Both Cast iron and Cast steel are ferrous products containing iron and carbon as the major components. Cast iron is a ferrous material containing more than 2% carbon. On the other hand, Cast steel contains less than 2% carbon. So composition-wise the main difference is the amount of carbon present in cast iron and steel. Both cast iron and steel provide very good casting properties and are therefore used for a wide range of applications. Both cast iron and cast steel have very good mechanical properties. In this article we will explore the major differences between cast iron and cast steel; i.e Cast iron vs Cast steel.
Cast Iron vs Cast Steel
The main differences between cast iron and cast steel or Cast iron vs Cast Steel are provided below in a tabular format.
|Cast Iron is very easy to cast due to its very good flowability and low shrinkage.
|Cast Steel has less flowability and more shrinkage as compared to Cast Iron.
|Cast iron is better in terms of corrosion resistance and resistance to mechanical wear.
|Cast steel is better in terms of impact loads.
|Cast iron is cheaper.
|Cast Steel is costlier as compared to cast iron.
|Cast iron has very good vibration-damping properties.
|In terms of vibration damping, cast steel is inferior to cast iron.
|Cast iron is more Brittle in Nature.
|Cast steel is Ductile in nature.
|The Machinability of cast iron is lower.
|Cast steel provides good machinability.
|The Weldability of cast iron is lower as compared to cast steel
|Cast steel exhibits Good Weldability
|Cast Iron has a relatively Low melting point
|Cast Steel possesses higher melting points.
|The main element in Cast iron in Iron and Carbon. Other elements can be present in a negligible amount.
|Other alloying elements are present in cast steel in considerable amounts.
Cast Iron vs Cast Steel: Which one to Select?
Even though cast iron and cast steel have their own advantages and disadvantages; the selection between cast iron vs cast steel completely depends on the end use and application of the product.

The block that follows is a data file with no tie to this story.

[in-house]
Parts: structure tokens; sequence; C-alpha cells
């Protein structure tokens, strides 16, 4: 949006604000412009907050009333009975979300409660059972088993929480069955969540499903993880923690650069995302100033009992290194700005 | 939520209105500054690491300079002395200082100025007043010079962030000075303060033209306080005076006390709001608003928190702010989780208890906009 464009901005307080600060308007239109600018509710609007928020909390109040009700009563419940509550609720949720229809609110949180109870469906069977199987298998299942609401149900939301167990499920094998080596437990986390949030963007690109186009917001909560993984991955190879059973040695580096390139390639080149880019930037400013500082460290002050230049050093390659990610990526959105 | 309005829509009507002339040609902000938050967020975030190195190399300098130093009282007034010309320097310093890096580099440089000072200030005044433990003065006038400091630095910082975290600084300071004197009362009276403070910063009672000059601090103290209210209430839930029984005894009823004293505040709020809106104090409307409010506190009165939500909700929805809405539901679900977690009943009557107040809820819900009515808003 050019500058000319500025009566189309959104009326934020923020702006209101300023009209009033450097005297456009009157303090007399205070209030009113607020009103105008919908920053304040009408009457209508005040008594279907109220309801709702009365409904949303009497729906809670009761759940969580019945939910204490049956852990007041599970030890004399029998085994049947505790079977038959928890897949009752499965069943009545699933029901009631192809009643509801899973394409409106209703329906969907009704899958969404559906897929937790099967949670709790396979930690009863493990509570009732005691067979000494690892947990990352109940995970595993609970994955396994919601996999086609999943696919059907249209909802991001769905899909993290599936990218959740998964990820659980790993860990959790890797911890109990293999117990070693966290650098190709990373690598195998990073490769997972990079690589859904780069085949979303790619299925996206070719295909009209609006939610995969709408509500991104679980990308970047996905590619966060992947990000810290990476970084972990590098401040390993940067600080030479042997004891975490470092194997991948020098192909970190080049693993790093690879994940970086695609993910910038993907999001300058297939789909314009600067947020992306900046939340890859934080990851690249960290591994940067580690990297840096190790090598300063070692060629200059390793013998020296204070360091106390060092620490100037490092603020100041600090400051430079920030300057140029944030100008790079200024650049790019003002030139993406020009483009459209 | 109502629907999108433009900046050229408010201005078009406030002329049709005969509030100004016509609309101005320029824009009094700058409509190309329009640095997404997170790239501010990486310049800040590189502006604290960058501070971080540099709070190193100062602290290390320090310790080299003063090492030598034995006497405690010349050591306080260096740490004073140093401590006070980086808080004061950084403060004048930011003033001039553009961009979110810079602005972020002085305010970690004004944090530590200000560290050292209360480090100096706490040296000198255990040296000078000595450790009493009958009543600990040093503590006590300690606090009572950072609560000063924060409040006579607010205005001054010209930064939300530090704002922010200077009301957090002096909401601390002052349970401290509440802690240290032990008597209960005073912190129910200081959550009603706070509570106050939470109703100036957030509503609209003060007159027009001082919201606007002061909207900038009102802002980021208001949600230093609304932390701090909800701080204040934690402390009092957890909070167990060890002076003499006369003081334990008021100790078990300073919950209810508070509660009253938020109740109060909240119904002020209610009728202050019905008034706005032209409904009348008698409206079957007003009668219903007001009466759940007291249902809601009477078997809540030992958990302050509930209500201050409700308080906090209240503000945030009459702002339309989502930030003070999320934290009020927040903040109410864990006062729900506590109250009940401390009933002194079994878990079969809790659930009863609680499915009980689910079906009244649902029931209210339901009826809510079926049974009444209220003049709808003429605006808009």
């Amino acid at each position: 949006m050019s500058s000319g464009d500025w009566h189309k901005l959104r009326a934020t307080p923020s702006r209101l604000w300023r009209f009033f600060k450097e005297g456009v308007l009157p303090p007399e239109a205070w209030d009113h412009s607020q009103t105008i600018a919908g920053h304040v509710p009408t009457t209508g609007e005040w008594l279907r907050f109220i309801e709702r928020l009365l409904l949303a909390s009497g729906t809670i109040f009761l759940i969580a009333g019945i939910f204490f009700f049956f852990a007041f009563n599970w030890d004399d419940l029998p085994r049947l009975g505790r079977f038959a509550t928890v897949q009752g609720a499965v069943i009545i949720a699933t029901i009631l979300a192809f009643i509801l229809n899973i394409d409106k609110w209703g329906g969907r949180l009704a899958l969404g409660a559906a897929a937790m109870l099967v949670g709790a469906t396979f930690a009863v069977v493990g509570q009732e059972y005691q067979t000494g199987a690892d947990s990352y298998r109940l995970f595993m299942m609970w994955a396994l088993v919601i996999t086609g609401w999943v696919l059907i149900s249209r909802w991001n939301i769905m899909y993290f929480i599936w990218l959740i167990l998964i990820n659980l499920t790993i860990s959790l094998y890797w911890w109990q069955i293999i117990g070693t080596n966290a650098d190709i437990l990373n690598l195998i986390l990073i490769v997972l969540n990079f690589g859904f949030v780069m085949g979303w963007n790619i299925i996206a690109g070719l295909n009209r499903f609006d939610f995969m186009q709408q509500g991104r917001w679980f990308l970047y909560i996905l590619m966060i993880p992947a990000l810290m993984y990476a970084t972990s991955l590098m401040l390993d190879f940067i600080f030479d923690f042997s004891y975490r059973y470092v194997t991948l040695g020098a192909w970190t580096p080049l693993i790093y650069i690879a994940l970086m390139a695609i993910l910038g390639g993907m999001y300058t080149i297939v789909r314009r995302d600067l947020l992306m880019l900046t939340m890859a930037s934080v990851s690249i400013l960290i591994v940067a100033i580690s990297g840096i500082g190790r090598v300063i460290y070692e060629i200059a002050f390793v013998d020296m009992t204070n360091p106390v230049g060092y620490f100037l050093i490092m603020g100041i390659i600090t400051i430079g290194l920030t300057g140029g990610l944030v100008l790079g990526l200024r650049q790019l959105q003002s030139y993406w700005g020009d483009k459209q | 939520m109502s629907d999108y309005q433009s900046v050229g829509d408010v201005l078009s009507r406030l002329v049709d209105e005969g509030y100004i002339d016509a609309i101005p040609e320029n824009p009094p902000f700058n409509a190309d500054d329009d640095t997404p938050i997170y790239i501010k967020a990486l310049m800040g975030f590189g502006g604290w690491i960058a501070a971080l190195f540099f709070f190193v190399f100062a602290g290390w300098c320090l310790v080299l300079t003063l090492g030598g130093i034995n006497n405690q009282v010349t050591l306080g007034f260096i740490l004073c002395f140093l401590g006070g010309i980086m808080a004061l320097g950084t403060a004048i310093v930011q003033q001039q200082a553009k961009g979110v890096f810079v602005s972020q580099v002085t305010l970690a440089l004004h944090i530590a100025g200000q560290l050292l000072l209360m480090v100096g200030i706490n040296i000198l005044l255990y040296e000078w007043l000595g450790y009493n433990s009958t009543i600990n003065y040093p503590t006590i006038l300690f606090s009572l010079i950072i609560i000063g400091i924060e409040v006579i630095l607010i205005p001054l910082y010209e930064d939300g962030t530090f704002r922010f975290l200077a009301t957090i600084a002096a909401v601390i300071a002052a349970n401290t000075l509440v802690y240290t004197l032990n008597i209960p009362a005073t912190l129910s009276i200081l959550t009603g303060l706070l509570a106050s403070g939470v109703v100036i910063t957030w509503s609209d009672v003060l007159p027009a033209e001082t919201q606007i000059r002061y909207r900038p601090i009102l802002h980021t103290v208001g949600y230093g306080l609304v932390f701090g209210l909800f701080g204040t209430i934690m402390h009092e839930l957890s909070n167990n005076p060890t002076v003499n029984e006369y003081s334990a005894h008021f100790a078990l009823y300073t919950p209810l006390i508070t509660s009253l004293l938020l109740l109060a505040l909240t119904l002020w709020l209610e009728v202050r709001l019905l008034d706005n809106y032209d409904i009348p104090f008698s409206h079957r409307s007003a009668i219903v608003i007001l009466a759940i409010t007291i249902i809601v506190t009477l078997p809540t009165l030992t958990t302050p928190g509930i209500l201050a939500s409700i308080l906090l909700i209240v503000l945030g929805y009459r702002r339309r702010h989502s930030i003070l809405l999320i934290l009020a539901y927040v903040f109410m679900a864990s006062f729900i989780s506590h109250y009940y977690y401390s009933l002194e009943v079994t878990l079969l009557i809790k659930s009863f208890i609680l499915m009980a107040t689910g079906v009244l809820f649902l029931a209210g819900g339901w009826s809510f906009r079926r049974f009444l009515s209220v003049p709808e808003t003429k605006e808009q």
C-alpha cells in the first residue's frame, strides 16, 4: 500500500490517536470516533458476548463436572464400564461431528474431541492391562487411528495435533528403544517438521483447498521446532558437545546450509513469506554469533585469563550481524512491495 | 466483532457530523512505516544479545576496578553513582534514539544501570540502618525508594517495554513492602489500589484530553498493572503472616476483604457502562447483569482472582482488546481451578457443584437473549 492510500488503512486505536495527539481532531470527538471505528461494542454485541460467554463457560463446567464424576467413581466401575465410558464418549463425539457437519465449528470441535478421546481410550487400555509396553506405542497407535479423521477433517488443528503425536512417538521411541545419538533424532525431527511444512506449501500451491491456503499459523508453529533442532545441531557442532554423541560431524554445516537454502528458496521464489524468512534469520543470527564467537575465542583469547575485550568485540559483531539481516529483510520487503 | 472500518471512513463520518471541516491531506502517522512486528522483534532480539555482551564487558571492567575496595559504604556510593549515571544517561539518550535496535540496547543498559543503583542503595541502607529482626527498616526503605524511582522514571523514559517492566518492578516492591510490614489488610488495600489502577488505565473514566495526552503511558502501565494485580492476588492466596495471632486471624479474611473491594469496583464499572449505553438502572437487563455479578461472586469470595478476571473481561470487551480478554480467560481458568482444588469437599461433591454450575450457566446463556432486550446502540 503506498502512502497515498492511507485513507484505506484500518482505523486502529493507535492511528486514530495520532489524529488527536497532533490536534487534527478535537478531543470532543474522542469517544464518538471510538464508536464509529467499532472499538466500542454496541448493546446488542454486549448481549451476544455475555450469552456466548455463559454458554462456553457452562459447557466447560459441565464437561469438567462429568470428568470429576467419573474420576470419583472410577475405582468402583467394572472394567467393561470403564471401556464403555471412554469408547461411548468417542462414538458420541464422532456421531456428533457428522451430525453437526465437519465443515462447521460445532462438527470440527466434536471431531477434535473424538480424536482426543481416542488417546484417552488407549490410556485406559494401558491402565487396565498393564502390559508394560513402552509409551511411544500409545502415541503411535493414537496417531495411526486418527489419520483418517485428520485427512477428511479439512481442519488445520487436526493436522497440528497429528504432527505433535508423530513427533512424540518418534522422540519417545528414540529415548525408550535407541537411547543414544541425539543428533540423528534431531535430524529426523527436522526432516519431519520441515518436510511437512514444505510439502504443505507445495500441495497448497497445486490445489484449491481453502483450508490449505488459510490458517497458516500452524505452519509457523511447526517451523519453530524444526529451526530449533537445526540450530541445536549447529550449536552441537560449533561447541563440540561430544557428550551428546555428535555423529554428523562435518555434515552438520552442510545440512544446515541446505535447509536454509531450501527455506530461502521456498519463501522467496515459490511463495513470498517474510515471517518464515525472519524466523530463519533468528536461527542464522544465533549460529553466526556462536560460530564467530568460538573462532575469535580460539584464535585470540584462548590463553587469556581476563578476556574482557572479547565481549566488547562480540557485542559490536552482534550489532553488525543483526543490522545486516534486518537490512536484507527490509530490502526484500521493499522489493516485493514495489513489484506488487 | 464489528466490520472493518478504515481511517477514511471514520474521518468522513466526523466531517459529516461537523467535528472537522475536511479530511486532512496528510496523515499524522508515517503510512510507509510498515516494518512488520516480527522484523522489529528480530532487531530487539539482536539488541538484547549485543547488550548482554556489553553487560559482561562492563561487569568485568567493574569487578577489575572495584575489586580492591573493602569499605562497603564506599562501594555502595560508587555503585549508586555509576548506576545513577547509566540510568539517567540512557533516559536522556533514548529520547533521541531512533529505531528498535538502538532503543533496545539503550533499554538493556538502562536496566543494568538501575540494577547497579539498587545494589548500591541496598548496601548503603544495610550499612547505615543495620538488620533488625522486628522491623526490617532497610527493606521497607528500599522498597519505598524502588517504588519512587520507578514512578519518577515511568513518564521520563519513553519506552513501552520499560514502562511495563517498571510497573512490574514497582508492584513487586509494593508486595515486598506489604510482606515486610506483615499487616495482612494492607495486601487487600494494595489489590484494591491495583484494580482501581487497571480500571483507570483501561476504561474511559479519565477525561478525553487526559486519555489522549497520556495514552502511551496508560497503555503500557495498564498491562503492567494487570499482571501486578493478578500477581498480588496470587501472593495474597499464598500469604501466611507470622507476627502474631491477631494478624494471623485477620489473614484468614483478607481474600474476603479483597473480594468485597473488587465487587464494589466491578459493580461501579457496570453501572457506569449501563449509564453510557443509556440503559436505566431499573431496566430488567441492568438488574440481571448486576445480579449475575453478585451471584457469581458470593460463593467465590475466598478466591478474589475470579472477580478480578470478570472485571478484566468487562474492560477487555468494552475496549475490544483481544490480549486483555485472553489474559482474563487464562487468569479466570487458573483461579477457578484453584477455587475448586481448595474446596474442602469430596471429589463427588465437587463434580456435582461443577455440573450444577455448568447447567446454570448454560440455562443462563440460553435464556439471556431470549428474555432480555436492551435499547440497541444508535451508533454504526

Choosing Cast Iron:
- If mechanical strength is of less importance then cast iron is a great choice.
- Select cast iron if heat retention is required as cast iron has higher thermal capacities.
- If the more compressive strength is required, go for cast iron.
- If you need an economical item then choose cast iron as grey iron is cheaper to produce.
- The use of Cast iron is normally limited to low-temperature and pressure applications.
Choosing Cast Steel:
- If ductile behavior along with good strength is the requirement then choose Cast Steel.
- If the end product is to be used in impact loading conditions use Cast Steel as it has higher toughness properties.
- If you need very good thermal and electrical conductivity, select cast steel.
- Choose Cast Steel for flexibility in design.
- Use Cast Steel for high-temperature and pressure applications.
Cast Iron vs Cast Steel: How to Identify
There are various methods for the identification of Cast iron vs Cast Steel. Some methods are listed below:
Chemical Analysis: This is the best method to determine if a specimen is Cast iron or Cast Steel. The analysis will specifically determine the elements and percentage of carbon present from which steel and iron can easily be distinguished.
Spark Test: One of the easier methods to check cast iron vs cast steel is by spark test. The specimen can be grinded using an abrasive wheel and looking at the spark pattern and spark color, an experienced person can inform if the material is Cast iron or cast steel. Steel will most often give off bright yellow sparks, whereas iron produces more red or orange sparks.
In cast iron, the spark color tends to be the brightest at the end of the spark whereas for cast steel the spark originates at the grinding wheel and extends outwards.
Drilling Test: Drilling cast iron vs cast steel looks completely different. In cast iron, the generated chips are of very short length and resemble graphite flakes. On the other hand, the chips of cast steel form wire-like chips.
Grain Structure: Cast iron vs cast steel can also be identified by looking at the grain structures of the broken parts. The grain structures for cast iron and cast steel are completely different and one experienced engineer can easily differentiate between the two.